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Italy’s Elections Are a Warning to Us All | The Intersection

Across the ocean as I write this, Italy is experiencing the consequences of their snap election caused by the summer 2022 Italian Government Crisis, which could significantly change not only the nation, but the balance of power across the European Union. While there are many issues at the heart of this election, including the European energy crisis caused by the Russia-Ukraine war, the biggest issue on the world stage is the continuation of a pattern of far-right populist parties rising up in politics.

We’ve seen it several times throughout the past few years — Donald Trump, a former U.S. president, and his wing of the Republican Party. Marine Le Pen, a French politician, came very close to beating President Emmanuel Macron in the most recent French presidential elections. The Sweden Democrats party, who, in the 2022 Swedish elections, increased their number of seats in the Swedish Riksdag and now have the second most seats, after the Social Democrats.

These are just a few examples of right-wing populist groups rising up in the Western world, and the Italian elections have gone the way most analysts have predicted. A party with roots in neo-fascism now has the majority party in the Italian parliament, and Italy has joined the groups of countries where populism is on the rise.

Typically, far-right populism gets increased support when people are dissatisfied, which in turn makes people look for radical change within the government. There have been incidents of left-wing parties rising up due to these factors, a notable example being the Communist Party of Russia which rose in the Russian Revolution of 1917, but in more recent history, right-wing parties have found favor among the dissatisfied population much more than left-wing parties.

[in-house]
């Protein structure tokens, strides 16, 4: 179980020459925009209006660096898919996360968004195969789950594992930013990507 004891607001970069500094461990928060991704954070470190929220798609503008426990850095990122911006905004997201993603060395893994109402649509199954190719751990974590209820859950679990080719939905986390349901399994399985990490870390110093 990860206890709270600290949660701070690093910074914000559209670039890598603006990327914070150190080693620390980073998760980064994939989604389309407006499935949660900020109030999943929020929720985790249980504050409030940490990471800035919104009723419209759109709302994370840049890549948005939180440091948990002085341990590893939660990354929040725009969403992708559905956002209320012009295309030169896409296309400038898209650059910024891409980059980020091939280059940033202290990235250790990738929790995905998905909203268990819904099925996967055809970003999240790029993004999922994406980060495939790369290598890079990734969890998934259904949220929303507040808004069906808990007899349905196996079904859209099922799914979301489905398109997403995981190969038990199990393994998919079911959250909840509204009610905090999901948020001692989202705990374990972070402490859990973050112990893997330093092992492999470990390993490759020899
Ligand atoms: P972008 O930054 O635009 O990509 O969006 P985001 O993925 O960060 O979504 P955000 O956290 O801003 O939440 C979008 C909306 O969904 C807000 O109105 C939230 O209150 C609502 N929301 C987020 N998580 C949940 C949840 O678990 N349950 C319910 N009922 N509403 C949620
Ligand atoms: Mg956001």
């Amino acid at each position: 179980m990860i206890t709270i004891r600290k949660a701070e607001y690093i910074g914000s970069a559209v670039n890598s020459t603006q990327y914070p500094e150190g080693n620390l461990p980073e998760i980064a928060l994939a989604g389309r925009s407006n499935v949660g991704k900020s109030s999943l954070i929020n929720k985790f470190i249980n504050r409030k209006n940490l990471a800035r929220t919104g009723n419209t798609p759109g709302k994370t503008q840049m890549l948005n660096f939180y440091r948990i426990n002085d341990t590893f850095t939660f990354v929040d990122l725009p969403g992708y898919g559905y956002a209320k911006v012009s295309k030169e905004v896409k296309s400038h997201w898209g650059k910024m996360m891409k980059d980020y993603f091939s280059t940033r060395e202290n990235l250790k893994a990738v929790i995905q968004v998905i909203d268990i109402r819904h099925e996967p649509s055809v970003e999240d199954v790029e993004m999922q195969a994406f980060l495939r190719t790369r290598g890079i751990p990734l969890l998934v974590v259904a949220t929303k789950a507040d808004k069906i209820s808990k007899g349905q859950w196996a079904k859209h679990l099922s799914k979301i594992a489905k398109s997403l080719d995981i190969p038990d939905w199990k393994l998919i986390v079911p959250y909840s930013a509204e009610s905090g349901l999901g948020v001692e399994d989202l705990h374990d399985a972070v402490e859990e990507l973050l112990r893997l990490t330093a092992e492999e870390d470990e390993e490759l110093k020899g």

Haley Alvarez-Lauto | Graphic Artist

This would explain why Italy’s Fratelli d’Italia party, the right-wing party which won the election, has increased its percentage of the vote from 4% five years ago to approximately 25% now. Italy has been facing economic problems due to the ongoing energy crisis and increased debt, causing much concern. While former Italian Prime Minister Mario Draghi has often been praised for his handling of the COVID economic recovery, ultimately, energy prices skyrocketed and he was accused of not being able to control this.

As a result, the 5-Star Movement party, an anti-establishment party that has made its way into the mainstream, withdrew their support from his coalition, risking billions in EU funds to Italy and leading to the government collapsing in July of this year.

Italy’s economic problems are of paramount importance in this election, not only because right-wing candidate Giorgia Meloni has advocated for the termination of the eurozone, but also because they serve as an important warning to the rest of the world. The vast effects of economic instability can significantly alter a country’s political structure. The same economic problems that led to the collapse of the Italian government this past summer are also what allowed a party with roots in neo-fascism to flourish.

Meloni, while denying that she is fascist, has said the same slogan Mussolini used and that she believed Mussolini was a “good politician” in her youth. This is a very dangerous pattern that has been occuring the past few years, and it is about to come to a head in Italy.

As Italy has elected Meloni and Fratelli d’Italia into the majority in parliament, watch what they will do in the coming years because this is the most right-wing party to have a majority in the Italian parliament since World War II. If the government goes unchecked — which, considering their close relationships with Vladimir Putin — they likely will to some extent, Italy will give the world a good idea of what it looks like to live under a modern neo-fascist society.

History has repeated itself throughout time, and history might be about to repeat itself again. The world has a choice: learn from past mistakes and be vigilant in preventing them for the future, or let history continue to repeat itself. It is looking like the second choice is going to win, so with that, we can get a pretty good guess for what the near future looks like: a potential return of fascism.

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